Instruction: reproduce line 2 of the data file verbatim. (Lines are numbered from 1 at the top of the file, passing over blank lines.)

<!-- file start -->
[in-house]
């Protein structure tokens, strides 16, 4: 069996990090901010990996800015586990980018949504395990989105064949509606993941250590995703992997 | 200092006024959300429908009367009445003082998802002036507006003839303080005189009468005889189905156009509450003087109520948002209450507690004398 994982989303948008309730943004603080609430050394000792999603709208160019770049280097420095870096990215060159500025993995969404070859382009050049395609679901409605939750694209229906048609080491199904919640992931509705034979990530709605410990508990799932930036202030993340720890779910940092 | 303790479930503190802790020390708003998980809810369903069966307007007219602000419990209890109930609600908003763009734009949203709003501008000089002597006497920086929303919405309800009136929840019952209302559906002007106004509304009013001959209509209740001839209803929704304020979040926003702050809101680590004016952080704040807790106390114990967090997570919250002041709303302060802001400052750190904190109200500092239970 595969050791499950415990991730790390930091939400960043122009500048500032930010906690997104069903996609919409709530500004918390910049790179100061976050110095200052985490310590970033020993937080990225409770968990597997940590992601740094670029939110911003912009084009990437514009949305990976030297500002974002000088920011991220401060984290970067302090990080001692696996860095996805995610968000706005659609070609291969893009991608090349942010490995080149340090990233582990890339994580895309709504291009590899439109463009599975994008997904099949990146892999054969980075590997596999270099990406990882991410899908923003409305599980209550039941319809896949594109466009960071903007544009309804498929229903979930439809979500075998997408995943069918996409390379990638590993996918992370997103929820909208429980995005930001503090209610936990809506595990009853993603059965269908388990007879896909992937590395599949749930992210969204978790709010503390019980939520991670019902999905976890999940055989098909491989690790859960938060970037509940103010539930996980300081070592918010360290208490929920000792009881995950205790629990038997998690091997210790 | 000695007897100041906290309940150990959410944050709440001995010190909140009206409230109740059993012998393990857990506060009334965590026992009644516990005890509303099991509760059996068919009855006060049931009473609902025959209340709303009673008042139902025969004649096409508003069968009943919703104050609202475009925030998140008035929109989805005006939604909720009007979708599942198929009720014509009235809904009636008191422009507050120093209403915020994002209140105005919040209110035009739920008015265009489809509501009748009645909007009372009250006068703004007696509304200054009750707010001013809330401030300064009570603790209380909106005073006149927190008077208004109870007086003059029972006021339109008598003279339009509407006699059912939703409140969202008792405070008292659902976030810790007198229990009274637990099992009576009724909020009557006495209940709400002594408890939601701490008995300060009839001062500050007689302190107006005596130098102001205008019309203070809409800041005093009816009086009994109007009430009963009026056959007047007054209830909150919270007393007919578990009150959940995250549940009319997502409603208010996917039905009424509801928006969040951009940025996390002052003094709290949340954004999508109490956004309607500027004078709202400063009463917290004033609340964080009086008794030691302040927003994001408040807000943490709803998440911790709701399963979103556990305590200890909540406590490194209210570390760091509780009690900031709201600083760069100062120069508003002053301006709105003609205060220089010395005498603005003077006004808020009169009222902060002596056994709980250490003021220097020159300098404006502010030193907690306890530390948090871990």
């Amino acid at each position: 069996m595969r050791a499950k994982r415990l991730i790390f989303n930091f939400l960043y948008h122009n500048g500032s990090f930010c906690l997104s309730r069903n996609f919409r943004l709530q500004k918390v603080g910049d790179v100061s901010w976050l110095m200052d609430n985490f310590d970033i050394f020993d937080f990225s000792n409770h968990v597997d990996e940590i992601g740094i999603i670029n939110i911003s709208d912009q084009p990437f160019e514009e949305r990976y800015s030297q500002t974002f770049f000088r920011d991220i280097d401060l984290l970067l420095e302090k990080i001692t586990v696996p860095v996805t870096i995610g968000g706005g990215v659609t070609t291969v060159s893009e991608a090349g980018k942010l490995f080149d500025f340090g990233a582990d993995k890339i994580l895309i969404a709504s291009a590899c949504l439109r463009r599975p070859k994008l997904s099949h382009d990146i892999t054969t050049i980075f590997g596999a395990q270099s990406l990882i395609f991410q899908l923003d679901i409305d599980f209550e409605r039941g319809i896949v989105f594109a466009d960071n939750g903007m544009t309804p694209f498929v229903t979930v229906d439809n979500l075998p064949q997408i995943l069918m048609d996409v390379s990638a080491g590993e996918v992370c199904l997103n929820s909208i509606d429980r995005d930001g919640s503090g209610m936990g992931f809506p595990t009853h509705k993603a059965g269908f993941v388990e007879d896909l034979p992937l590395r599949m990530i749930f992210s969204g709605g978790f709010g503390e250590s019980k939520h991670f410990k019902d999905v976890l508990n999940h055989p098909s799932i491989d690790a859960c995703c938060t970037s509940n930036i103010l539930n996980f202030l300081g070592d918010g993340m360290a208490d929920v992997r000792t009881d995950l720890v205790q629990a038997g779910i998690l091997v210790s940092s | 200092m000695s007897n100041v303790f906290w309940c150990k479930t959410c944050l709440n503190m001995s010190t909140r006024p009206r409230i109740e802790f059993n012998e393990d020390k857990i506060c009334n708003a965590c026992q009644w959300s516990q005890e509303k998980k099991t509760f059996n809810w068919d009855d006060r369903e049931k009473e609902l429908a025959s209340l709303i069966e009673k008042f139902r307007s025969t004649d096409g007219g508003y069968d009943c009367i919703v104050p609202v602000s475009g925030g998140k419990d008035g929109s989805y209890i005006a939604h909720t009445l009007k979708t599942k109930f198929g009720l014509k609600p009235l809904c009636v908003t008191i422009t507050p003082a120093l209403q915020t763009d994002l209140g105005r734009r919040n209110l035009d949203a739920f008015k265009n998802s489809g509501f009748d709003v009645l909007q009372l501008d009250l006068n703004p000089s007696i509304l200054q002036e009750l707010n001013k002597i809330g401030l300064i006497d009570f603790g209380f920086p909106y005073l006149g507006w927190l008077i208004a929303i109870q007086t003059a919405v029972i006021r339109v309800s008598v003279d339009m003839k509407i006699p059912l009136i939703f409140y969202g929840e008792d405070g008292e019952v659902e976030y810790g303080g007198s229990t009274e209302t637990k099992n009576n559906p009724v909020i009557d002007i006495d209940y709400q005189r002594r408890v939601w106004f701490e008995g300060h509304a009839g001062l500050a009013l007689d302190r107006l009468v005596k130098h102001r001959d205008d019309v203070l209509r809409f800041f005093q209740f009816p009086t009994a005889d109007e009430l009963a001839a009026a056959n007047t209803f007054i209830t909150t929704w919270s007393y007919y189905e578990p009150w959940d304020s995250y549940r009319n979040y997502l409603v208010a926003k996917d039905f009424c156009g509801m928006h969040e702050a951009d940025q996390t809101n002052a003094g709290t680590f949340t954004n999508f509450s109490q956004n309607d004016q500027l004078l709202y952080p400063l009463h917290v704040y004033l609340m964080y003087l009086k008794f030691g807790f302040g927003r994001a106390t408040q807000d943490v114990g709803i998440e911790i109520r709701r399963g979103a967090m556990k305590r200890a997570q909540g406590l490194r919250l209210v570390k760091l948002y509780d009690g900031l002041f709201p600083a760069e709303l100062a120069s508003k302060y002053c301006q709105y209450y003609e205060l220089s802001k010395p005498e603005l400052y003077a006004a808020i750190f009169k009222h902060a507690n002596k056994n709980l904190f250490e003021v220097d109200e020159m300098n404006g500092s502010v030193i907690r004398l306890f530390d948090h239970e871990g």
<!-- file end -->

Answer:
């Protein structure tokens, strides 16, 4: 069996990090901010990996800015586990980018949504395990989105064949509606993941250590995703992997 | 200092006024959300429908009367009445003082998802002036507006003839303080005189009468005889189905156009509450003087109520948002209450507690004398 994982989303948008309730943004603080609430050394000792999603709208160019770049280097420095870096990215060159500025993995969404070859382009050049395609679901409605939750694209229906048609080491199904919640992931509705034979990530709605410990508990799932930036202030993340720890779910940092 | 303790479930503190802790020390708003998980809810369903069966307007007219602000419990209890109930609600908003763009734009949203709003501008000089002597006497920086929303919405309800009136929840019952209302559906002007106004509304009013001959209509209740001839209803929704304020979040926003702050809101680590004016952080704040807790106390114990967090997570919250002041709303302060802001400052750190904190109200500092239970 595969050791499950415990991730790390930091939400960043122009500048500032930010906690997104069903996609919409709530500004918390910049790179100061976050110095200052985490310590970033020993937080990225409770968990597997940590992601740094670029939110911003912009084009990437514009949305990976030297500002974002000088920011991220401060984290970067302090990080001692696996860095996805995610968000706005659609070609291969893009991608090349942010490995080149340090990233582990890339994580895309709504291009590899439109463009599975994008997904099949990146892999054969980075590997596999270099990406990882991410899908923003409305599980209550039941319809896949594109466009960071903007544009309804498929229903979930439809979500075998997408995943069918996409390379990638590993996918992370997103929820909208429980995005930001503090209610936990809506595990009853993603059965269908388990007879896909992937590395599949749930992210969204978790709010503390019980939520991670019902999905976890999940055989098909491989690790859960938060970037509940103010539930996980300081070592918010360290208490929920000792009881995950205790629990038997998690091997210790 | 000695007897100041906290309940150990959410944050709440001995010190909140009206409230109740059993012998393990857990506060009334965590026992009644516990005890509303099991509760059996068919009855006060049931009473609902025959209340709303009673008042139902025969004649096409508003069968009943919703104050609202475009925030998140008035929109989805005006939604909720009007979708599942198929009720014509009235809904009636008191422009507050120093209403915020994002209140105005919040209110035009739920008015265009489809509501009748009645909007009372009250006068703004007696509304200054009750707010001013809330401030300064009570603790209380909106005073006149927190008077208004109870007086003059029972006021339109008598003279339009509407006699059912939703409140969202008792405070008292659902976030810790007198229990009274637990099992009576009724909020009557006495209940709400002594408890939601701490008995300060009839001062500050007689302190107006005596130098102001205008019309203070809409800041005093009816009086009994109007009430009963009026056959007047007054209830909150919270007393007919578990009150959940995250549940009319997502409603208010996917039905009424509801928006969040951009940025996390002052003094709290949340954004999508109490956004309607500027004078709202400063009463917290004033609340964080009086008794030691302040927003994001408040807000943490709803998440911790709701399963979103556990305590200890909540406590490194209210570390760091509780009690900031709201600083760069100062120069508003002053301006709105003609205060220089010395005498603005003077006004808020009169009222902060002596056994709980250490003021220097020159300098404006502010030193907690306890530390948090871990």